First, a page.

On December 28, Xiaomi unveiled its first electric car in front of a crowd of thousands of people at the China National Convention Center in Beijing. At the event, CEO Lei Jun said his company’s goal is to produce a dream car that rivals Porsche and Tesla.
Xiaomi SU7 (SU stands for Speed Ultra) is a four-door electric sedan designed by experts who have worked at BMW and Mercedes-Benz, and manufactured by BAIC (Beijing Automobile Industry Corporation). It is equipped with NVIDIA Drive Orin SoC and Xiaomi’s own operating system for driver assistance and autonomous driving. The video shows the SU7 avoiding obstacles on the road and parking without a driver.
Deliveries of two-wheel drive and four-wheel drive models are expected to begin in the coming months. Pricing has not yet been announced, but comparisons with Tesla’s Model S and Porsche’s Taycan Turbo suggest it could reach the range of 700,000 yuan to 900,000 yuan, about the same as the NIO ET9.
Xiaomi plans to invest about $10 billion in its automotive business over the next 10 years. “By working hard over the next 15 to 20 years, we will become one of the world’s top five automakers and strive to improve the overall quality of China’s auto industry,” CEO Lei said.
Xiaomi’s plans seem to rival Apple’s. Last September, MacRumours reported that a semi-autonomous Apple Car powered by a neural processor could still be released in 2026. However, there have been so many delays since the project began in 2014 and there has been so little information provided by management that the timeline has not yet been released.air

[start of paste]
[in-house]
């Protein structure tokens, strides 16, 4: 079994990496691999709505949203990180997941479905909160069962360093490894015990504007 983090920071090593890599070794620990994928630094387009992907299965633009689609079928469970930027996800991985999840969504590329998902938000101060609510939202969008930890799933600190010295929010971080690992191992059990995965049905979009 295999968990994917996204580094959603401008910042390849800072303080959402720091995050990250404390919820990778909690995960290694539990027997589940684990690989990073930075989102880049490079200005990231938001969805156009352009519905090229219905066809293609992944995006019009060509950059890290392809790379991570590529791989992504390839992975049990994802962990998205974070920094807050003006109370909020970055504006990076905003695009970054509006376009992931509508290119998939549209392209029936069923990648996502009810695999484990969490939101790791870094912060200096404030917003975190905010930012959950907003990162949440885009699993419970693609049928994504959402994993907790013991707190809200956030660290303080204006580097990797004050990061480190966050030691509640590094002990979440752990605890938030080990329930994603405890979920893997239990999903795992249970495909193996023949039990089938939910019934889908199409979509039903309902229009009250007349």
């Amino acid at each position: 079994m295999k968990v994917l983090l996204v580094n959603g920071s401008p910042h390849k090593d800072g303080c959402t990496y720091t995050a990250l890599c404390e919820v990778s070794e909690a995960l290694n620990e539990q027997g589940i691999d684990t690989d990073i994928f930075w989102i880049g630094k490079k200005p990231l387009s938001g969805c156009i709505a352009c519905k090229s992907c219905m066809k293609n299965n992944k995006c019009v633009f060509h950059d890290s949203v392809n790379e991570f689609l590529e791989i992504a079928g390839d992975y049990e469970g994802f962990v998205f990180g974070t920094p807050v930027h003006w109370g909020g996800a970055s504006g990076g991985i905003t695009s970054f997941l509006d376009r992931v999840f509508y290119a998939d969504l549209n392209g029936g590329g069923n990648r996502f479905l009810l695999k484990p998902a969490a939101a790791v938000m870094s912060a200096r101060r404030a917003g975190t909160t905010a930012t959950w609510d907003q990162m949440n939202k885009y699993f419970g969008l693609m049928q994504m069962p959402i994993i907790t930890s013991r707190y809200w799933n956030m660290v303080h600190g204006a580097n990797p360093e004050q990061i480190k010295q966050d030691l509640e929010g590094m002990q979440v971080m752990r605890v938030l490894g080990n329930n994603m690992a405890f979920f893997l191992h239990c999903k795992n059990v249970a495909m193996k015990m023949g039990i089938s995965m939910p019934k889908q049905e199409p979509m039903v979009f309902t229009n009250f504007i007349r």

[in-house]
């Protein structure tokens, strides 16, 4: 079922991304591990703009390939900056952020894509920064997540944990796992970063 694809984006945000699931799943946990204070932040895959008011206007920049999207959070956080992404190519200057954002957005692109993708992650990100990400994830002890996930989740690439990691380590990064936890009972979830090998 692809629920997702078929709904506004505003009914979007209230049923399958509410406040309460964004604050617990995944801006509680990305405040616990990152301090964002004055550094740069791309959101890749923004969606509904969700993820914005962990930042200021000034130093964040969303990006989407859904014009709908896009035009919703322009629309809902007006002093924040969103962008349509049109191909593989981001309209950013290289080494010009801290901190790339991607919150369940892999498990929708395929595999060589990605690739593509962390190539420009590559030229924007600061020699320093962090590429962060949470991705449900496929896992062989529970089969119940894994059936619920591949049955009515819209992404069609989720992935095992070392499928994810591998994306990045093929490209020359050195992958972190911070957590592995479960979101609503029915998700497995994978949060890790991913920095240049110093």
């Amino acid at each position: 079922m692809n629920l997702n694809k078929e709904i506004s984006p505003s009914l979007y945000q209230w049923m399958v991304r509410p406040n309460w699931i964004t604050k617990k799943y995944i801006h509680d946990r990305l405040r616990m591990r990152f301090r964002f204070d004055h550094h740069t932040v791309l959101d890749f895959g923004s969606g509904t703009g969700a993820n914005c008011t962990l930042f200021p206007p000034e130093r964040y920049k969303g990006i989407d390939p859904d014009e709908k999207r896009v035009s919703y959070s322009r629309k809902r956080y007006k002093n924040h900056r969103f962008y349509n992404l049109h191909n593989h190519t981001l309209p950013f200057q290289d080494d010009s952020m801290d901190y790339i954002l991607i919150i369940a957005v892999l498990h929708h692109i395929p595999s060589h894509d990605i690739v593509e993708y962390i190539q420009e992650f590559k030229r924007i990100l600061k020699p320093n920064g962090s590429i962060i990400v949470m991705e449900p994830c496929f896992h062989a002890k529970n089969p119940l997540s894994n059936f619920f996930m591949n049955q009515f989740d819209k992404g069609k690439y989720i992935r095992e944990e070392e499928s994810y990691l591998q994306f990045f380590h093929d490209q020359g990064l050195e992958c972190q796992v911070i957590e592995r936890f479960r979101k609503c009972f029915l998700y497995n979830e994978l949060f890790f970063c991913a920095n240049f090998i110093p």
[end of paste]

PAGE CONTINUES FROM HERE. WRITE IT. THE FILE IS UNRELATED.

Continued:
Apple CEO Tim Cook said: This is a core technology that we attach great importance to. We consider it the mother of all AI projects. This is probably one of the most difficult AI projects to tackle in practice. ” But he said that in 2017.
In any case, Xiaomi beat Apple to a tie, as did Huawei, which announced its entry into the electric car market in 2021. It is currently reported that Huawei plans to establish hundreds of new EV sales and service bases in China during 2021. next two years.
Under sanctions that proved far from devastating, Huawei developed its own automotive ICs and operating system. The mobile data center’s Ascend chipset is capable of 352 TOPS and enables Level 4 advanced driving automation. This means fully automated driving under certain conditions such as defined routes, highway driving, and parking.
Meanwhile, NVIDIA continues to supply products to more than a dozen Chinese automakers, including NIO, Xiaomi, BYD, DENZA, Human Horizons, Ji Yue, Xpeng, and ZEEKR (owned by Geely). ZEEKR is the first Chinese automaker to announce the adoption of Drive Thor. Xpeng has reportedly asked his NVIDIA to provide a custom-designed version of Drive Thor.
At the end of November, it was reported that NVIDIA was recruiting more than 20 experts for its self-driving development team in China. The team is led by Wu Xinzhou, who joined NVIDIA last August. Prior to that, he was Vice President of Autonomous Driving at Xpeng.
NVIDIA is likely to maintain a strong position in China’s self-driving market unless the US Department of Commerce decides Drive Thor is too good for China. If that happens, Chinese companies should be able to make a comeback.